By Dean Averies, Beard Oxford director- This article first appeared in Building Magazine online

We like to feature guest blogs from our clients in order to showcase their insights about the issues in their industry. Today Dean Averies, Oxford director at construction firm Beard, gives his view on the current materials shortage impacting the sector onsite and at a retail level.

Today the construction sector faces a crisis in materials shortages the likes of which I’ve not seen in my working lifetime.

The challenge being faced by the industry has been brought about by a ‘perfect storm’ whereby we’ve seen a drop in supply at the same time as a rise in demand leading to a devastating imbalance.

This is due in large part to the impact of coronavirus or course, as productivity in factories producing materials dropped across Europe and elsewhere. But there has also been Brexit-related issues at our ports and higher global demand resulting in cost increases and mega projects such as HS2 draining resources.

This has all resulted in extended lead-in times and the real threat of delays onsite if the current situation is not navigated skilfully.

Our response at Beard has been proactive, with increased communication including weekly senior management team meetings and regular supply chain meetings to gain a full understanding of the real time challenges they are facing. We are getting updates every day about what products are affected next and how that will impact the supply chain.

So, we have been introducing earlier procurement of packages, as we believe procurement schedules are a key tool to manage this rapidly evolving situation. In fact, what we have been doing increasingly is promoting two stage procurement to consultants and customers. This allows an overlap for design development and costing and the key is that it facilitates early ordering.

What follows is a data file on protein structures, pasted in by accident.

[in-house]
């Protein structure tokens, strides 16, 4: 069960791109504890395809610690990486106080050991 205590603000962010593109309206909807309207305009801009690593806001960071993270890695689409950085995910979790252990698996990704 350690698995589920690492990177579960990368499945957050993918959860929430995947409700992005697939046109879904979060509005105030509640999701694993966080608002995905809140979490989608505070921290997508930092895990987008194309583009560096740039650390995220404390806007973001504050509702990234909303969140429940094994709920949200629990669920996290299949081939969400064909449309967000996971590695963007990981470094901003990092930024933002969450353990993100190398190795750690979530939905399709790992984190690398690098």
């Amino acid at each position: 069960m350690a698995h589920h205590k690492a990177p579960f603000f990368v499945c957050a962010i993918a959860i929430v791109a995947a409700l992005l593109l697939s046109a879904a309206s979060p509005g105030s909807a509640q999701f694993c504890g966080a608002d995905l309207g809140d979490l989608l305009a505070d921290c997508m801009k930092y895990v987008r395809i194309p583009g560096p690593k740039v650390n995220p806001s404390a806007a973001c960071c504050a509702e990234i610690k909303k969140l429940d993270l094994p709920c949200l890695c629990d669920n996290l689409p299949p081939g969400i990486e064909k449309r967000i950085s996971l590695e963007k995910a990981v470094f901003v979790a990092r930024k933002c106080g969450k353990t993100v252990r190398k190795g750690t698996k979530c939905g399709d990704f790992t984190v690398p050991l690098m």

But really the industry as a whole should be taking steps to do things differently in order to mitigate against this burgeoning crisis, and I think one of the main things is to raise awareness about it.

Some customers are not aware of the situation, but once we’ve explained the reality of it they have been understanding. That allows for better planning and the potential to accommodate for longer lead-ins. I think the earlier the contractor is involved the better from that perspective, so that the customer, architect and design team are fully aware. That can only really come about if there is more collaboration, which is where we need to be if we’re going to be able to manage it through the second half of the year with our collective reputations intact.

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